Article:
Time plays a fundamental role in our ability to make sense of the physical laws in the world around us. The nature of time has puzzled people –- from the ancient Greeks to the present day -– resulting in a long running debate between philosophers and physicists alike to whether time needs change to exist (the so-called relatival theory), or whether time flows regardless of change (the so-called substantival theory). One way to decide between the two is to attempt to measure the flow of time with a stationary clock, since if time were substantival, the flow of time would manifest itself in the experiment. Alas, conventional wisdom suggests that in order for a clock to function, it cannot be a static object, thus rendering this experiment seemingly impossible. We show that counter-intuitively, a quantum clock can measure the passage of time, even while being switched off, lending support for the substantival theory of time.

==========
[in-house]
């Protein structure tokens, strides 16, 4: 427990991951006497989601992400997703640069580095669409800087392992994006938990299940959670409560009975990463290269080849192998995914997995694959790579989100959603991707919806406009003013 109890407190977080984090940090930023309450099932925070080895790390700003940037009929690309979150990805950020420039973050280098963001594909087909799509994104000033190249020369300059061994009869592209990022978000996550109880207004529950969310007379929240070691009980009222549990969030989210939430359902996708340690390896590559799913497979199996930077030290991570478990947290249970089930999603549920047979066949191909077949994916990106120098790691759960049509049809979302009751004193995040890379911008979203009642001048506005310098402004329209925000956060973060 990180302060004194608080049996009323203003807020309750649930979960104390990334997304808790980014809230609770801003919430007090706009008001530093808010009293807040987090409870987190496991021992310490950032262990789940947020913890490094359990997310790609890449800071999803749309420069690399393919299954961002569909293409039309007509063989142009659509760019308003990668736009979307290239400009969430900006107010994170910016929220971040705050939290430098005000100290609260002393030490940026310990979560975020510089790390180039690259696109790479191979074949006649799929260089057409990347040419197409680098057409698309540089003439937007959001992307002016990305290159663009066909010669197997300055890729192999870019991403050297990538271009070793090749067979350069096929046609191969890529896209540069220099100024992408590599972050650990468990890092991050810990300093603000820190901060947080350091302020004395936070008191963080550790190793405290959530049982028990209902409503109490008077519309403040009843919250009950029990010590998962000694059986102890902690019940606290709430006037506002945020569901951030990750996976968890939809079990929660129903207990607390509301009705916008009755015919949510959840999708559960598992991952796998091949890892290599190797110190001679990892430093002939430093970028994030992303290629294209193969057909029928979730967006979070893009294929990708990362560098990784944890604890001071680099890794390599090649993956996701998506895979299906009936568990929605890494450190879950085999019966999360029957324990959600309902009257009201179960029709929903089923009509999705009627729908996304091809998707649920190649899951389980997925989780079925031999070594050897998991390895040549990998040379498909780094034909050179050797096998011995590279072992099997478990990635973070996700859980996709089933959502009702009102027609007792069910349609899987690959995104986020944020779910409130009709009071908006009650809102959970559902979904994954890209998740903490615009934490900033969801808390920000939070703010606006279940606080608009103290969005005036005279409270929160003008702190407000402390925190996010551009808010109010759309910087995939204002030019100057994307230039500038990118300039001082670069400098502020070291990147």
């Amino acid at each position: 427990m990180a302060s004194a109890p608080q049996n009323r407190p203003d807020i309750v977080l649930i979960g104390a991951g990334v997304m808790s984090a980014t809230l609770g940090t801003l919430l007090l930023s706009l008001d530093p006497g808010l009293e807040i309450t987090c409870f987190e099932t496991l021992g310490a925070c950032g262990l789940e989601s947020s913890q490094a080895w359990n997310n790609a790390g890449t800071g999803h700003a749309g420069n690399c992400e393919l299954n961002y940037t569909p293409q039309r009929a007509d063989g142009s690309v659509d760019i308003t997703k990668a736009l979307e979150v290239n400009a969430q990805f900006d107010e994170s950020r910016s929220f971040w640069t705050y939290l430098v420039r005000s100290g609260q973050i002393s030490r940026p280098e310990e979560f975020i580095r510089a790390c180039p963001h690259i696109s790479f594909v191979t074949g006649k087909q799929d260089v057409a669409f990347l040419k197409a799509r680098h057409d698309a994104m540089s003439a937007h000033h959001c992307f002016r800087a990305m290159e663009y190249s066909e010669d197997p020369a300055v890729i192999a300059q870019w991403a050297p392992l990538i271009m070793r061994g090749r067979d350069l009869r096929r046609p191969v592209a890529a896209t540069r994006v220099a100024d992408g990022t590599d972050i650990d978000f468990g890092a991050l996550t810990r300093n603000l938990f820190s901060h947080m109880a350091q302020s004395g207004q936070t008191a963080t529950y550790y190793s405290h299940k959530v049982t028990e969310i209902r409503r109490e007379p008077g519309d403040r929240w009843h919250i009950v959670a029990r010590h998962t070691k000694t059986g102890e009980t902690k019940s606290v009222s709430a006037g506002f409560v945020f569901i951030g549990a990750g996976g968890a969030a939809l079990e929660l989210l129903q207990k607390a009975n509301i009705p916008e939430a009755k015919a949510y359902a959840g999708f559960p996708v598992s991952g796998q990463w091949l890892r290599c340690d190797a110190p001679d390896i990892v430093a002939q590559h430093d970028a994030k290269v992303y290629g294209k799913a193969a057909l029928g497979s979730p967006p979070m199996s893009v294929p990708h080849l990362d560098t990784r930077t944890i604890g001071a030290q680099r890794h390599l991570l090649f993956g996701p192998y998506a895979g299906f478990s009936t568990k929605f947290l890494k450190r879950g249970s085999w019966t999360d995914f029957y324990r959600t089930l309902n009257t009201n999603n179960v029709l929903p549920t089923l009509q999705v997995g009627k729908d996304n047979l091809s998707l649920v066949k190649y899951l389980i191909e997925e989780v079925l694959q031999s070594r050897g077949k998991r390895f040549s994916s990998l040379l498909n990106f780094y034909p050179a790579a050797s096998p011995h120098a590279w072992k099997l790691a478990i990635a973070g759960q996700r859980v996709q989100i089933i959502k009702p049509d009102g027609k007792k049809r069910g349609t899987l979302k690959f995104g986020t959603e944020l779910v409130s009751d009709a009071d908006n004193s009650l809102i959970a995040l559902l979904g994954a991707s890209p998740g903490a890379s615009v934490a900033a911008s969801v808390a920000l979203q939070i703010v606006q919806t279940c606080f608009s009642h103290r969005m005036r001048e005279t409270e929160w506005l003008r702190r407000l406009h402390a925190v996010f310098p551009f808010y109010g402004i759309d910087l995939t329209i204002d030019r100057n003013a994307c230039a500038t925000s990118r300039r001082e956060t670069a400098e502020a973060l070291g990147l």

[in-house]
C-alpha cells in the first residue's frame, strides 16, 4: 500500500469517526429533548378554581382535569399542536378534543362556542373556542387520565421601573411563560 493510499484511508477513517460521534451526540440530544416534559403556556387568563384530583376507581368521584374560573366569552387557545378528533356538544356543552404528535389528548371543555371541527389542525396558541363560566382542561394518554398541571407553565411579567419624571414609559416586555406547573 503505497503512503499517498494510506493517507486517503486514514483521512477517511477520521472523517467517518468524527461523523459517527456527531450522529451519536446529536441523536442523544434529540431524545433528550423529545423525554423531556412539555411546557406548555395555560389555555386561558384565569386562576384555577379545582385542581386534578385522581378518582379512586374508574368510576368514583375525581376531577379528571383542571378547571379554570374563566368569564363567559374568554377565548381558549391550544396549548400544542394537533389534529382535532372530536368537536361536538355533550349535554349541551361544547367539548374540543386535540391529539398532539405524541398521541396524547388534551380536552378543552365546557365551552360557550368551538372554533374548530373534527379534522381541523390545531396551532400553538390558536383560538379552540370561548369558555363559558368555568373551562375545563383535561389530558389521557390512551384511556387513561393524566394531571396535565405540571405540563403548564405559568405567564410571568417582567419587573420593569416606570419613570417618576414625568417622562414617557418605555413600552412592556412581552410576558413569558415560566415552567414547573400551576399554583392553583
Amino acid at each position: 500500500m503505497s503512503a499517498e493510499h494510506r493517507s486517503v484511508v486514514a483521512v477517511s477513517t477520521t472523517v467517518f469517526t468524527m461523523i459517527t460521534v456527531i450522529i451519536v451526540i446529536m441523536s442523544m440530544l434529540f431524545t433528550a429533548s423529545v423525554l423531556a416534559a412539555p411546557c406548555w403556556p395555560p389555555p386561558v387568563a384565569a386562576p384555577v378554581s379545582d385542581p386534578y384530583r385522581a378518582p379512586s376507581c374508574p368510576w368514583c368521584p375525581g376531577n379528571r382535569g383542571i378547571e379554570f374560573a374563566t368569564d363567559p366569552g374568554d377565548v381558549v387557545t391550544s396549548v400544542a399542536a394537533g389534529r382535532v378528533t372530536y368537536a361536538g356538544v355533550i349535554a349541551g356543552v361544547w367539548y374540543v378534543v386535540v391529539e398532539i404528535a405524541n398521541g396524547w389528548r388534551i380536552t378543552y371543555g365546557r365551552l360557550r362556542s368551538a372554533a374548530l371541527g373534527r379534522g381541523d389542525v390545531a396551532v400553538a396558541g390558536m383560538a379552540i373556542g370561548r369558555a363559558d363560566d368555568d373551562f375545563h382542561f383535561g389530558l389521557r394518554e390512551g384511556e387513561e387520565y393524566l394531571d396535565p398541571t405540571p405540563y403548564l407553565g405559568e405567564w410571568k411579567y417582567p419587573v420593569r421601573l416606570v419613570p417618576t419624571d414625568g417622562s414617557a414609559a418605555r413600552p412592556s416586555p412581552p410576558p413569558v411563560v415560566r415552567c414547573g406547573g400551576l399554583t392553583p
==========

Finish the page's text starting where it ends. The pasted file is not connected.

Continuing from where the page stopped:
Talk Number 21060103
Speaker Profile Mischa Woods
Collection Quantizing Time
Perimeter Institute Recorded Seminar Archive
Subject Quantum Physics